In Ledford v. Keen, 9 F.4th 335 (5th Cir. 2021), the Fifth Circuit Court of Appeals made its best Eerie “guess” to determine that, under Texas law, evidence of the defendant non-profit corporation’s historical undercapitalization, without evidence of further abuse, was insufficient to support a claim of piercing the corporate veil and, thus, there was no basis to toll the statute of limitations on a negligence suit against the directors of the non-profit corporation. Click here to learn more.
In Reynolds American Inc. v. Third Motion Equities Master Fund Ltd., 866 S.E. 2d 869 (Sup. Ct. NC 2021), in the first public-company appraisal case tried in North Carolina, the Supreme Court of North Carolina affirmed the North Carolina Business Court’s decision that the fair value of the dissenting shareholders’ shares was less than or equal to the deal price. The Supreme Court found that the Business Court’s decision to credit the deal price was informed by valuation analysis and rejected the shareholders’ argument that the Business Court failed to use “customary and current valuation concepts and techniques.” Click here to learn more.
In 623 Partners, LLC v. Bowers, 2021 WL 4129413 (Ala. 2021), the Alabama Supreme Court, as a matter of first impression, held that, after ten years had elapsed since the entry of a judgment, the judgment was presumed satisfied and there was no longer a debt to remedy. Accordingly, the judgment creditor could not maintain a claim to collect on the debt under the Alabama Uniform Fraudulent Transfer Act. Click here to learn more.
In DSLRPros, Inc. v. Lalo, -- So.3d --, 2021 WL 5348890 (Nov. 17, 2021), the District Court of Appeal of Florida affirmed the trial court’s holding that the individual owners of two borrower companies were personally liable for the full amount of the companies’ $750,000 loan from the lender. The District Court of Appeal found that the terms of the pledge agreement signed by the individual owners were unambiguous in requiring the individuals to personally pay any unsatisfied amounts due under the loan agreement. The District Court of Appeal also found that the imposition of statutory interest – which exceeded the contract rate – was appropriate, as the loan agreement stated that the loan obligations would bear interest at the contract rate “from time to time”, and therefore the loan agreement did not provide for a specific post-maturity or default rate of interest. Click here to learn more.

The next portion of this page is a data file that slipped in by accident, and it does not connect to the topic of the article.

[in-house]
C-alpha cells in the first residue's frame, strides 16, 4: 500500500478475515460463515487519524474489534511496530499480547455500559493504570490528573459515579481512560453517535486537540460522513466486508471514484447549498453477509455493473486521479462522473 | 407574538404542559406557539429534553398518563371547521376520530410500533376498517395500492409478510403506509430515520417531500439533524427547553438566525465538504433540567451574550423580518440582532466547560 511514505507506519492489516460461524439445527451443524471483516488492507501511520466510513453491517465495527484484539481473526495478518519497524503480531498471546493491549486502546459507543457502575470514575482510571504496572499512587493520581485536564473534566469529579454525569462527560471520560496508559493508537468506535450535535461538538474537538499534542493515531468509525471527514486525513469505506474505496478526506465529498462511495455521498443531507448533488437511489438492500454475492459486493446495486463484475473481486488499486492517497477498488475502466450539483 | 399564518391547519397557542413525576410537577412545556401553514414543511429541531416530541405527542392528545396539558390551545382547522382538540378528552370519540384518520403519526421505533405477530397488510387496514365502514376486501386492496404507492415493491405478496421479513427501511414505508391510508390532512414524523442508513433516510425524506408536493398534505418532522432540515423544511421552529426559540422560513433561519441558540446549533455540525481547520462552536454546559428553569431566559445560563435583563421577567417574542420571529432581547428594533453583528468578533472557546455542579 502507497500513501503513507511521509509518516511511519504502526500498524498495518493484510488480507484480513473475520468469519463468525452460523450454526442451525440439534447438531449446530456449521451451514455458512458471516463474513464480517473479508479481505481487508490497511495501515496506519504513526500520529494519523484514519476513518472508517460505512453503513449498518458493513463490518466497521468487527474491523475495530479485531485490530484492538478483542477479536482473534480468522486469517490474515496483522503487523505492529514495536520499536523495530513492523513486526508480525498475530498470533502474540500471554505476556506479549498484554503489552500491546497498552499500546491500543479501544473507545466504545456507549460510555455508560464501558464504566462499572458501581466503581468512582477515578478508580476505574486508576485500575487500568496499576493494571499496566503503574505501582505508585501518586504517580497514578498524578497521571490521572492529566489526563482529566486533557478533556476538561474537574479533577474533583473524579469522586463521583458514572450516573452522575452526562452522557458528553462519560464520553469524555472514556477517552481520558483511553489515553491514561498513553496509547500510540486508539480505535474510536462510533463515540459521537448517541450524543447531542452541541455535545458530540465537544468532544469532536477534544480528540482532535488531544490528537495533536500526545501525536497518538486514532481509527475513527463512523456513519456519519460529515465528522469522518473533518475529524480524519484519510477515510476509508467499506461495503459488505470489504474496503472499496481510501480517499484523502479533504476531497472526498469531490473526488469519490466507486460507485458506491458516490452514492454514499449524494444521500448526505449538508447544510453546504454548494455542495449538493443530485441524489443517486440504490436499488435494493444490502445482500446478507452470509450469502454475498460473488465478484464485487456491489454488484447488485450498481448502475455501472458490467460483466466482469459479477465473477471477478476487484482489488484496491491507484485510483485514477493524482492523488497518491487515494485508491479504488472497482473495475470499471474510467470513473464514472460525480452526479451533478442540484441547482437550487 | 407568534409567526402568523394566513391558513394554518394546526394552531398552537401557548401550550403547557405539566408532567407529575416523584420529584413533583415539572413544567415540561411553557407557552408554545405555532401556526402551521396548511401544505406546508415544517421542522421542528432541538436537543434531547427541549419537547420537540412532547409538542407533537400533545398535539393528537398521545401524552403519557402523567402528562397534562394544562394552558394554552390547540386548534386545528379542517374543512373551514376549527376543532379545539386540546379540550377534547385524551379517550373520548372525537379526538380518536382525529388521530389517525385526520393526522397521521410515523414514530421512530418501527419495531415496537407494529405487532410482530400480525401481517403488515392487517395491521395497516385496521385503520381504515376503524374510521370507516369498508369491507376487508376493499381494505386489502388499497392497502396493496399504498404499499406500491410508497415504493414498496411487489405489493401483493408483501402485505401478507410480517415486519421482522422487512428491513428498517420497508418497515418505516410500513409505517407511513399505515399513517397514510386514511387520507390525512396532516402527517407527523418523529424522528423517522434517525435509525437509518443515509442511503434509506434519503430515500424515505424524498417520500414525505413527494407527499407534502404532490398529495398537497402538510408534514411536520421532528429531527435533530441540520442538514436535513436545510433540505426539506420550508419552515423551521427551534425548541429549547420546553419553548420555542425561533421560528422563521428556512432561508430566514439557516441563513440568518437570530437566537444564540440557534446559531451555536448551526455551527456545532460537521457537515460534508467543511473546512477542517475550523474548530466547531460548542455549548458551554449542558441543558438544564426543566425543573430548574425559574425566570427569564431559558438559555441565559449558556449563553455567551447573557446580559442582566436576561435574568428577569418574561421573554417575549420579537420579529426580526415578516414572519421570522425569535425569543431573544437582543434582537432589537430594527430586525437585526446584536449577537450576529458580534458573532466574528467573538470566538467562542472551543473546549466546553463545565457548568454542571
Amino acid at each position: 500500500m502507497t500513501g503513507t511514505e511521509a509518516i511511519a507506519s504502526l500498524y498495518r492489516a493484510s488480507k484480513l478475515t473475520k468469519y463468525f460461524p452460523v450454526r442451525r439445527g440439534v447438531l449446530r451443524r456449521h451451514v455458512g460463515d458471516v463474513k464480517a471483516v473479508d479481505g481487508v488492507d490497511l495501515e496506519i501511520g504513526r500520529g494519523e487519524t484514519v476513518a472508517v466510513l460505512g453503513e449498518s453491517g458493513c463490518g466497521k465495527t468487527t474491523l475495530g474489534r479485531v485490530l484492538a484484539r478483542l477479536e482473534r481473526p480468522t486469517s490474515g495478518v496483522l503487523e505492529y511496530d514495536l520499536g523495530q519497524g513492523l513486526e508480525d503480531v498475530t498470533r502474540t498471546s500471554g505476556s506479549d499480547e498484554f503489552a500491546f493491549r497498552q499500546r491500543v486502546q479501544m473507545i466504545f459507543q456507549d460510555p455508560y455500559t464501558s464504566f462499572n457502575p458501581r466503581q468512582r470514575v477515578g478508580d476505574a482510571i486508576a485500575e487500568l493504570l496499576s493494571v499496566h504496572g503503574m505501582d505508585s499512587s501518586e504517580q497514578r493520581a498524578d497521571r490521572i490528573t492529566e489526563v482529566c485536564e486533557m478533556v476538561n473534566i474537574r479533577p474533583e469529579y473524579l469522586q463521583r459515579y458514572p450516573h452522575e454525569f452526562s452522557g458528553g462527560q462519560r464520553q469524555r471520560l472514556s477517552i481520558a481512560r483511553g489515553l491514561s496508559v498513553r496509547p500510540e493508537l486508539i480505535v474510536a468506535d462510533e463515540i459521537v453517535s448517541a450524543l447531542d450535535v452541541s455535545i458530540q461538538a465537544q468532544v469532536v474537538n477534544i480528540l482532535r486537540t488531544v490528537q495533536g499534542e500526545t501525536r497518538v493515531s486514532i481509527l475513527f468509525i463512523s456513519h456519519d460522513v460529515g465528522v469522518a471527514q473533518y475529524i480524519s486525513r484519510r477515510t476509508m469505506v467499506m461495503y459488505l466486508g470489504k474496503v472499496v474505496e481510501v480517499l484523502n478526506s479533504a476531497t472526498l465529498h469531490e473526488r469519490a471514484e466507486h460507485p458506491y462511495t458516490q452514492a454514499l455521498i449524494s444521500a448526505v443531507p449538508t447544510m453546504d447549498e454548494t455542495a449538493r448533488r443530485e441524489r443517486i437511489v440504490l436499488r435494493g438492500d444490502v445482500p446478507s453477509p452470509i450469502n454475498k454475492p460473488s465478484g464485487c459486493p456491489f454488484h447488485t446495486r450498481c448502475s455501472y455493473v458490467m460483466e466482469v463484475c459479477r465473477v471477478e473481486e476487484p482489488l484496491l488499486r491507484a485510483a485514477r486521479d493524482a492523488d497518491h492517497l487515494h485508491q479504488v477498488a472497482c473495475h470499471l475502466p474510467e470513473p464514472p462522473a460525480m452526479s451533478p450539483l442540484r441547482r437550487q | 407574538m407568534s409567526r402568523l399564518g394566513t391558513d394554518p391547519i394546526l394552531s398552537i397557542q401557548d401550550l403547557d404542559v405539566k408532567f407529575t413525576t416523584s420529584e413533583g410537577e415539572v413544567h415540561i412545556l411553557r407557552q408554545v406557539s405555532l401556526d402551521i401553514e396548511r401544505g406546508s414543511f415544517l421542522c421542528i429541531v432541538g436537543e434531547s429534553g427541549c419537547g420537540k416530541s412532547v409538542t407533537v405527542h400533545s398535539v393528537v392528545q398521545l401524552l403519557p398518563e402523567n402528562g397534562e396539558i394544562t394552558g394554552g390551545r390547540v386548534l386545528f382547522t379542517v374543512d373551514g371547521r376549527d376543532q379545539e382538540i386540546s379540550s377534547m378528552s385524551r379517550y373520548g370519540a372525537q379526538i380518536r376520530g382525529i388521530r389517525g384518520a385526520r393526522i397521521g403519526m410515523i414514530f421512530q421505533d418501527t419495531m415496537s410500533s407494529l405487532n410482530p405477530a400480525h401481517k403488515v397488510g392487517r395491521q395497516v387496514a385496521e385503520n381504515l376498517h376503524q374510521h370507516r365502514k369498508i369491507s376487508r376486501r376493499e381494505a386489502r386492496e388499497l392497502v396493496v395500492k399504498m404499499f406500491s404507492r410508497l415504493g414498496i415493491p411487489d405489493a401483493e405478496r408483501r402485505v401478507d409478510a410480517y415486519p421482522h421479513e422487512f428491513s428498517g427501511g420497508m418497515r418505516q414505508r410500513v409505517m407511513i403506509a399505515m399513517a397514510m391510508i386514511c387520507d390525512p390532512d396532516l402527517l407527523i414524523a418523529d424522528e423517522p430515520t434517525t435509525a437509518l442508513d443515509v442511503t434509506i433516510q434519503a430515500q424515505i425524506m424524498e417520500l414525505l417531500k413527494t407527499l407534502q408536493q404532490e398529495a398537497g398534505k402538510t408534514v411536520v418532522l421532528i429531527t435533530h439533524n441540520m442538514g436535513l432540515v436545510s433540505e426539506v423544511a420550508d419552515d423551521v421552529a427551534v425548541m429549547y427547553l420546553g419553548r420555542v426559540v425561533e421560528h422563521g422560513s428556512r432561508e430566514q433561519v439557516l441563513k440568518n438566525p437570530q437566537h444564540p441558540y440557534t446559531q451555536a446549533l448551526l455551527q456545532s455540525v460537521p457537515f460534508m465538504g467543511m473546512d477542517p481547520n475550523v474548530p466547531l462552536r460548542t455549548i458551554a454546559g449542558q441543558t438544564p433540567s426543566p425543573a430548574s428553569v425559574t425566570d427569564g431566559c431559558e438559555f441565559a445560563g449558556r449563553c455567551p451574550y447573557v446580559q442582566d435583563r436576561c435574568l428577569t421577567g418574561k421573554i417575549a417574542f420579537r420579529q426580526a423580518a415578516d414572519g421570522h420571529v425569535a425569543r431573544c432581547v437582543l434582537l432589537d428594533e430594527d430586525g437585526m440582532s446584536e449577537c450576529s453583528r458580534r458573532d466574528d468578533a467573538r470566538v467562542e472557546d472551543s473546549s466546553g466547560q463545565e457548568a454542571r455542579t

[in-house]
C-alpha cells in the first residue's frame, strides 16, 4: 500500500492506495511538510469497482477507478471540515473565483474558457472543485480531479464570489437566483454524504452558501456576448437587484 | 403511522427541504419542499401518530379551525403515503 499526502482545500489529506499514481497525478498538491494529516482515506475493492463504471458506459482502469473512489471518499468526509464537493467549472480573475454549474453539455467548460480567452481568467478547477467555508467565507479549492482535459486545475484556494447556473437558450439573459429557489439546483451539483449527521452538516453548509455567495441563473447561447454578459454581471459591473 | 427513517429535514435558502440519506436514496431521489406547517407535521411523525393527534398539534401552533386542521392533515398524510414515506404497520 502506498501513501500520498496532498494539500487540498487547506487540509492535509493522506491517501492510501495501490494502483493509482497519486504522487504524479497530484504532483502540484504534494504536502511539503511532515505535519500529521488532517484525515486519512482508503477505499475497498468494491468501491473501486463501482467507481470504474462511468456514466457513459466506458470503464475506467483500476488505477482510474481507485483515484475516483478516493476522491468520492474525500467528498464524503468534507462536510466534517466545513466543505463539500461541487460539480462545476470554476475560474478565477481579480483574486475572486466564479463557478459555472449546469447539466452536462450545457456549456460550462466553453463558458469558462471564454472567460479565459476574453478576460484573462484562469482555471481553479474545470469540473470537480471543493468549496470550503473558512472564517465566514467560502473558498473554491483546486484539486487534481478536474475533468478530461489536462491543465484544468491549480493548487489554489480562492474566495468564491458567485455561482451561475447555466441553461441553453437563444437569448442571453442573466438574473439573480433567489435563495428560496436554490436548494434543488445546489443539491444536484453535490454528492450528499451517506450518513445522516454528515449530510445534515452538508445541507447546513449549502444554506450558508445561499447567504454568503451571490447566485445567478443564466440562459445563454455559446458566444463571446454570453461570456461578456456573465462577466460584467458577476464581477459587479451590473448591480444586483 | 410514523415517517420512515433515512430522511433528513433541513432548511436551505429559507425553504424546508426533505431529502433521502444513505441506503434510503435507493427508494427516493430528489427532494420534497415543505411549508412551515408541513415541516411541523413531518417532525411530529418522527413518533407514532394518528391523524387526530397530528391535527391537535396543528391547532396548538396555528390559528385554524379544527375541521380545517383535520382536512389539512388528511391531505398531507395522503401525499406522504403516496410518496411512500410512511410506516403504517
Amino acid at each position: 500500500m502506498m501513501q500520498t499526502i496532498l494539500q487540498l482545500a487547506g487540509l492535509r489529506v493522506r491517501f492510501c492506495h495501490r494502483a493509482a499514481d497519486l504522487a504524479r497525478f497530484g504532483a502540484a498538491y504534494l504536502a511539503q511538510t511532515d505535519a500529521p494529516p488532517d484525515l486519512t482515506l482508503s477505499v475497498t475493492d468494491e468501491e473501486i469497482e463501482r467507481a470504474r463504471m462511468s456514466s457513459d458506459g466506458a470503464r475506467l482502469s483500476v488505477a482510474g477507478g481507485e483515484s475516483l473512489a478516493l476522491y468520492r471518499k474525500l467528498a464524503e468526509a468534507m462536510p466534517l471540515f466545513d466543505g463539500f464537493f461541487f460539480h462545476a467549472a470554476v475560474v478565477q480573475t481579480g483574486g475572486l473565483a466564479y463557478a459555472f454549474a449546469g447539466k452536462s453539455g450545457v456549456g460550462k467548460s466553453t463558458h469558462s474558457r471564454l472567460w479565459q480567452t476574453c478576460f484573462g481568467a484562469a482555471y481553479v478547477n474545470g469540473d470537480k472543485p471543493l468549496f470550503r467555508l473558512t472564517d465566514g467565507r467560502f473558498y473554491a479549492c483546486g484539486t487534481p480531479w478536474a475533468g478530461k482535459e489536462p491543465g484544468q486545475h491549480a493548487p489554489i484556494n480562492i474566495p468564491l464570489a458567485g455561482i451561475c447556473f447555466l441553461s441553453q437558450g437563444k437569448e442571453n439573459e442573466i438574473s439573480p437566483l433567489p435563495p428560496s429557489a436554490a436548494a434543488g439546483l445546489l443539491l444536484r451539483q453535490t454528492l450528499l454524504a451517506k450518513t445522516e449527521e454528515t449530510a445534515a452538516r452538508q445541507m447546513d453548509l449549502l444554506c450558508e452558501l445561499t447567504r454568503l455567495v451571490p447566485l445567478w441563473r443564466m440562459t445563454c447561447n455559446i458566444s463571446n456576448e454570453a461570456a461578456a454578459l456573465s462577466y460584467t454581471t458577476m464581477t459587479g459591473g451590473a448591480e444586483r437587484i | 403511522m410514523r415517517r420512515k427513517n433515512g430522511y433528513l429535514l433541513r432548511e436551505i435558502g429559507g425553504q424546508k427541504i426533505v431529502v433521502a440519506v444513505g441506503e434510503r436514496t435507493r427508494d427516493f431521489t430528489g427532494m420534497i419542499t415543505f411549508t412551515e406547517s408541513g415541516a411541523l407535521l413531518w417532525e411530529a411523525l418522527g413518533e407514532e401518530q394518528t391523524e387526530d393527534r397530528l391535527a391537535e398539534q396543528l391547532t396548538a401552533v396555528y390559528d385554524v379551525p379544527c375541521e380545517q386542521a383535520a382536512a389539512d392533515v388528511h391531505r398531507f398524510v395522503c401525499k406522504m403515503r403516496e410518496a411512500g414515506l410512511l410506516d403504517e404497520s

In SPI Holdco, LLC v. Mookerji, 864 S.E. 2d 633 (Ct. App. Ga. 2021), the Court of Appeals of Georgia affirmed the trial court’s decision that, during Mookerji’s time as CEO of a software company which he had sold to Tower Arch, Mookerji was entitled to $5,400,000 in incentive payments for acquisitions that occurred during the term of his employment contract and a Tesla of his choosing, because the plain language of the employment agreement provided for incentive payments upon the earnings from the holdco’s sale and did not exclude future sales occurring after the commencement of the employment agreement. Click here to learn more.